Q & A: Bringing Ideas to Market
Haapaniemi, Peter, Chief Executive (U.S.)
Innovation is always important in business, but haven't a lot of companies been putting it on the back burner over the past year in order to focus on retrenching and belt-tightening?
Without question, responding to the recent economic challenges has been on the minds of senior executives. And a lot of that response has focused on getting back to business basics and running the business more efficiently. Yet, as companies manage through these difficult times, it's equally important for executives to stay focused on the future and on new sources of growth. I know from my personal conversations with executives that this question of how to drive growth through innovation is right at the top of the CEO agenda.
What makes innovation so powerful?
Innovation is all about being proactive. It's about anticipating change in a rapidly changing world and developing ideas and solutions ahead of the competition.
Companies can use innovation to capture market share or expand their businesses in new directions. In fact, down markets offer a great opportunity for leading companies to innovate and break away from the competition. Companies can also apply innovation to improve internal processes, so they can operate with more speed and agility.
There's no question that innovation helps a company significantly add to the value it creates for customers and shareholders. Good ideas are at a premium, and the ability to harness innovation from those ideas will lead to better and faster business results in a fiercely competitive environment.
You often talk about "innovation delivered." What do you mean by that, and why is that important?
The way I see it, "innovation delivered" means translating good ideas into results that improve business performance. Making big ideas happen is one of the biggest challenges for executives today. I spend a great deal of my time meeting with business and government leaders around the world, and many of them are frustrated by how their organizations' best ideas often go unrealized. Not surprisingly, our market research supports this perspective. In recent interviews with senior executives, an overwhelming majority felt they often lacked the ability to shape and execute their ideas to deliver sustainable competitive advantage.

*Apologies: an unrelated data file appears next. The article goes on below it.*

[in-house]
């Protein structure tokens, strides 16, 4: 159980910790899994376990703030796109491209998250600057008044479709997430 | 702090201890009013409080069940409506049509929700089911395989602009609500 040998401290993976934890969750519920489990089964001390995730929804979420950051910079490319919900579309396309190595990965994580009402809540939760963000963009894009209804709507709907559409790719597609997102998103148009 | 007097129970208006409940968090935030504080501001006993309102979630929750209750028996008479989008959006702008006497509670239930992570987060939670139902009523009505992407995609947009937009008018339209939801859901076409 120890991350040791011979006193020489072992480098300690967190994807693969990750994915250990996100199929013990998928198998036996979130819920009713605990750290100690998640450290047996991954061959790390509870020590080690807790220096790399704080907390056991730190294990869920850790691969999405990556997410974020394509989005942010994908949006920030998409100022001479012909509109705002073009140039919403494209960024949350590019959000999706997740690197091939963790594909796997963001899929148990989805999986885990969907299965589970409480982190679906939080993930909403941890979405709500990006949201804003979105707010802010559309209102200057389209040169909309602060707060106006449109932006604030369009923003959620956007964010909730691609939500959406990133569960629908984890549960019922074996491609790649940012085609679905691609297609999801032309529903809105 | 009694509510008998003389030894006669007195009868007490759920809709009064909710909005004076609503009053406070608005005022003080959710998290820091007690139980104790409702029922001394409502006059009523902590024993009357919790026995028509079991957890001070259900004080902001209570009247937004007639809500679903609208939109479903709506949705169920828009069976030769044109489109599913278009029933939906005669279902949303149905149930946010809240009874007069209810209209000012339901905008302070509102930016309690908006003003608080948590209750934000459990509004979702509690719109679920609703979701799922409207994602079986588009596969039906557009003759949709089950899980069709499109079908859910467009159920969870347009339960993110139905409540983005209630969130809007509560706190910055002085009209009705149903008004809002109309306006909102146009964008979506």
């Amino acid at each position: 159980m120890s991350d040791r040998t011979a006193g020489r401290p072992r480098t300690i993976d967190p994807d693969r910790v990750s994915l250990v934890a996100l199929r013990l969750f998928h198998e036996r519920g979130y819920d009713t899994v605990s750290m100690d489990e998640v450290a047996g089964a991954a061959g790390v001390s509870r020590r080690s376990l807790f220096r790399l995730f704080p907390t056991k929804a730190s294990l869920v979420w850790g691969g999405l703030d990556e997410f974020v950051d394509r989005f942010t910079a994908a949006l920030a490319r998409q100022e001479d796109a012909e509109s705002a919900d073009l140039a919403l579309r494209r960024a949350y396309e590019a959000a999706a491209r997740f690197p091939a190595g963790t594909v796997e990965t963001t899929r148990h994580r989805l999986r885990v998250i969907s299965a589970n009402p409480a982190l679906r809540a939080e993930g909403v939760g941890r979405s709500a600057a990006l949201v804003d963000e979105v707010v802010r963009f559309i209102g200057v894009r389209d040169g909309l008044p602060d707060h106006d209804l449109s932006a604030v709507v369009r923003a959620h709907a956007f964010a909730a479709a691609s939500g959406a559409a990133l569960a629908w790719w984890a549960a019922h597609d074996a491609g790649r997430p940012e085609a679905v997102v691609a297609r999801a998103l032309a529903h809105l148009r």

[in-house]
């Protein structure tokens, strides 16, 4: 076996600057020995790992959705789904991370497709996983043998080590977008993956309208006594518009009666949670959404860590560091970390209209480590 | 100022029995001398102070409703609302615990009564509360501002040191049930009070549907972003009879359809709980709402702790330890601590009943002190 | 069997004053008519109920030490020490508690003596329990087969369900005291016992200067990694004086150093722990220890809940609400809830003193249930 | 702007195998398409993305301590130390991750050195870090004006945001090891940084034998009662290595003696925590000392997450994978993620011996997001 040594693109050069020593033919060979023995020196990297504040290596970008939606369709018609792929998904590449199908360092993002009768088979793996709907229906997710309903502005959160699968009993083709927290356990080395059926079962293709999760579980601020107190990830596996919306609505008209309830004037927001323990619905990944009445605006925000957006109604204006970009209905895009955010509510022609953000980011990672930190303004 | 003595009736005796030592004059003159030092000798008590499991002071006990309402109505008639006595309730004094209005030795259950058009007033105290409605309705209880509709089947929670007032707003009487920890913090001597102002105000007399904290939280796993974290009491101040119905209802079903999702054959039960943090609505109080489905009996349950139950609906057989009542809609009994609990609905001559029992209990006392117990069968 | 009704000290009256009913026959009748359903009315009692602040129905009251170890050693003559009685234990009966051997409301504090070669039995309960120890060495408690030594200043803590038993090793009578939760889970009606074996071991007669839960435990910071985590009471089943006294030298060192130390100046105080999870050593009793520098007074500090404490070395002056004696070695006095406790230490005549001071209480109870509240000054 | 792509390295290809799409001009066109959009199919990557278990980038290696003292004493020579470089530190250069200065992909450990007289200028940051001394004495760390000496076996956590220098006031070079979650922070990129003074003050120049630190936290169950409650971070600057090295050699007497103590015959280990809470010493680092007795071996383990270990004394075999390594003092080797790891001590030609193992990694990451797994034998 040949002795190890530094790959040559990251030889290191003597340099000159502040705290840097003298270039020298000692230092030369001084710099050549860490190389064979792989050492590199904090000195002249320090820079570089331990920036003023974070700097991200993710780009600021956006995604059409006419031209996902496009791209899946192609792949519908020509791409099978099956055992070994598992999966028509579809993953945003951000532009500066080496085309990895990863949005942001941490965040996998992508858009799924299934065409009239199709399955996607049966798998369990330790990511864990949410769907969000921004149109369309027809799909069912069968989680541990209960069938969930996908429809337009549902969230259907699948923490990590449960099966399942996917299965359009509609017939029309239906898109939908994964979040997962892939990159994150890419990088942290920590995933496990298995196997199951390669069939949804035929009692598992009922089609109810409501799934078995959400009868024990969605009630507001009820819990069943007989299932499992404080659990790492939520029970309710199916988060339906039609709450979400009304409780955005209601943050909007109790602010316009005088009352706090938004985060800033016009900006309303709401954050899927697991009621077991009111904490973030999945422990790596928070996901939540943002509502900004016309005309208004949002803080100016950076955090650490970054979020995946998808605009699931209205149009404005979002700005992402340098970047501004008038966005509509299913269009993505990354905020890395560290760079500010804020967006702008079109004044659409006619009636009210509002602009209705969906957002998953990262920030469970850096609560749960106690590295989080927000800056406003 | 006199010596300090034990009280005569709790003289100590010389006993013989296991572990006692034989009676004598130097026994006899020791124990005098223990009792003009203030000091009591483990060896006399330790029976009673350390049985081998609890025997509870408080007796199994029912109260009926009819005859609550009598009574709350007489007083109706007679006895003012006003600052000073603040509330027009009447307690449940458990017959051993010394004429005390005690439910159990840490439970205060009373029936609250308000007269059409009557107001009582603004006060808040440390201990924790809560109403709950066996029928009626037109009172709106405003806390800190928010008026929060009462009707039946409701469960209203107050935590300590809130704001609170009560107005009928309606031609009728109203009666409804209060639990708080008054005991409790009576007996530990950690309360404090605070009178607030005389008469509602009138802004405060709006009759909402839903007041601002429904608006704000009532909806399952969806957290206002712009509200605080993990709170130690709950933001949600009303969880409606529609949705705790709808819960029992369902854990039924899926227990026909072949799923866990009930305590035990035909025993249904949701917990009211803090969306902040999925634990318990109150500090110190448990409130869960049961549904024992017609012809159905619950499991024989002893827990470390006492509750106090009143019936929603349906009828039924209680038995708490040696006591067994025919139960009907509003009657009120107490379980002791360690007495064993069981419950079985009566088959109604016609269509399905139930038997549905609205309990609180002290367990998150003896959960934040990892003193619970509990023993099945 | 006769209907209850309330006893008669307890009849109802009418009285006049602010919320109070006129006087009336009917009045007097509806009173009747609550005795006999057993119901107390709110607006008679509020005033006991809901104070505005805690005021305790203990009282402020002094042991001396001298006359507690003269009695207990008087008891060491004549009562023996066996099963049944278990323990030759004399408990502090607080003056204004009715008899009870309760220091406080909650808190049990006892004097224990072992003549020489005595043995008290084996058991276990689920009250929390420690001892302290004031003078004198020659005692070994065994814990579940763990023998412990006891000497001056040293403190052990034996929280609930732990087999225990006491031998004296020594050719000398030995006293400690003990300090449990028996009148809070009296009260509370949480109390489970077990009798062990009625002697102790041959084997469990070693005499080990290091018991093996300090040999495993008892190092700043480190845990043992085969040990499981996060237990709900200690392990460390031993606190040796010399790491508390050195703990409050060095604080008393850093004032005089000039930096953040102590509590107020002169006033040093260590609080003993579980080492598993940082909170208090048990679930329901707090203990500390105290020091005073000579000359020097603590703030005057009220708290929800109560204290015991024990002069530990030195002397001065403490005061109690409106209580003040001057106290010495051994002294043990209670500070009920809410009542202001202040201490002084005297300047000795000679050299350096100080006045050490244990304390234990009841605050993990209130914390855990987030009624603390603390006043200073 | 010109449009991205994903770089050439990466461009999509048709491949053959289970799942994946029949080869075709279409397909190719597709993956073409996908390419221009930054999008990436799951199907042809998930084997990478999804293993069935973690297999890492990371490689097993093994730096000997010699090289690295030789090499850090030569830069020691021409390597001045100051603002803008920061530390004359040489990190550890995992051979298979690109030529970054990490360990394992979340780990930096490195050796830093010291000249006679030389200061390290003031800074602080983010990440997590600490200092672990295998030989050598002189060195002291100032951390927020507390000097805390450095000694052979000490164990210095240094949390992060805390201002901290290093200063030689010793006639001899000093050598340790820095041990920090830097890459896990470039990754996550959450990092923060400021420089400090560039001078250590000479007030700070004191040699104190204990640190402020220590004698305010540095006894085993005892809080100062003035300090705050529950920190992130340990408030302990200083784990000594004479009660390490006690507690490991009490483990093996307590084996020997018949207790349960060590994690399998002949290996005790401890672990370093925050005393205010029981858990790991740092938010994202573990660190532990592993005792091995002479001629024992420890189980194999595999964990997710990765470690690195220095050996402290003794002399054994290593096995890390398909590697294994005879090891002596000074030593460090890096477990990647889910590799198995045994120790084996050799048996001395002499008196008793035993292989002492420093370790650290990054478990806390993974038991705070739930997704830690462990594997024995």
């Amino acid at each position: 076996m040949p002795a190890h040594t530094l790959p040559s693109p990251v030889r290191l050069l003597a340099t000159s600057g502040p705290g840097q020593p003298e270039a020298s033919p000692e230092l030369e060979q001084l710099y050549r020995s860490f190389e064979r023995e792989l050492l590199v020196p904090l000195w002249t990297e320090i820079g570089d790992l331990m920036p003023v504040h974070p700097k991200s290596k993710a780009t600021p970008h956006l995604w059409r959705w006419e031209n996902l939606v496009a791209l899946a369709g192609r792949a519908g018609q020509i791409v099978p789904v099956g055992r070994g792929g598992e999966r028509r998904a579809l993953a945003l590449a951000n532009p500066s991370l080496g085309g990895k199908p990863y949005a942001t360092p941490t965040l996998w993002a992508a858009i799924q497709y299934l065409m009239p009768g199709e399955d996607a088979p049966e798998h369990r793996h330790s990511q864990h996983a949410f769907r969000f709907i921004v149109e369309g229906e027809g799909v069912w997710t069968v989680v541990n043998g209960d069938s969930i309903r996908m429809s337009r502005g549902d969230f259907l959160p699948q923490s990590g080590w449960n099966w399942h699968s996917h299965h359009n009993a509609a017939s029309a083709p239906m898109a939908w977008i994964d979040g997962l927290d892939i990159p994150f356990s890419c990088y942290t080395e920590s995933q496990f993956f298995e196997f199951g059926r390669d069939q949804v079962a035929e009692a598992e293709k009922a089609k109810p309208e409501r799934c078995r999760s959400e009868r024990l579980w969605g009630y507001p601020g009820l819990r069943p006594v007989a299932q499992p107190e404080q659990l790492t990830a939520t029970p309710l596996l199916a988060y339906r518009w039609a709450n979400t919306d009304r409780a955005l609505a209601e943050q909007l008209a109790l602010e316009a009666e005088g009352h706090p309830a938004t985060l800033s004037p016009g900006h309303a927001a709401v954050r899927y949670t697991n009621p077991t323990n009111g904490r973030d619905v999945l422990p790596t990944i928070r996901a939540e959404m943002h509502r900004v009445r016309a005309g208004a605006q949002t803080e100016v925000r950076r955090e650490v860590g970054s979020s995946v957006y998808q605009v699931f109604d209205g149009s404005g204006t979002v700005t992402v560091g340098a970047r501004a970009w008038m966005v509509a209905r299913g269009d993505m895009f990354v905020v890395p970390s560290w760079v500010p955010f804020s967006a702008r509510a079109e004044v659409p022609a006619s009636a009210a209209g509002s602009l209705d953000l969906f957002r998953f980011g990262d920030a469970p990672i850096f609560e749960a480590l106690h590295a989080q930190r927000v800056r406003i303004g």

I believe the future belongs to companies that create and deliver on big ideas to transform their businesses, whether it's a new approach in an industry, a groundbreaking outsourcing opportunity or a solution driven by the latest Internet-based application. In other words, winning companies will focus their energy on bringing their best ideas to life.
Historically, efforts to boost innovation have often provided more in the way of platitudes and slogans than actual results. What can executives do to make innovation real in their companies?
First and foremost, invest in your people. People are your innovation engine - they connect a company to its customers and the marketplace.
To make innovation real, companies need to foster what I call "corporate entrepreneurship." This comes by encouraging collaboration. Good ideas can come from anywhere in an organization, and turning them into results typically involves many people from different parts of an organization.
I'd also suggest that companies need to balance operational efficiency with innovative thinking. They need to support their people with the funding, tools and freedom to pursue good ideas. Think of setbacks as investments in the future. Clearly, executives always need to manage risks - and they need to be right a lot more than they are wrong - but the most innovative ones learn to trust the idea of "intelligent failure. …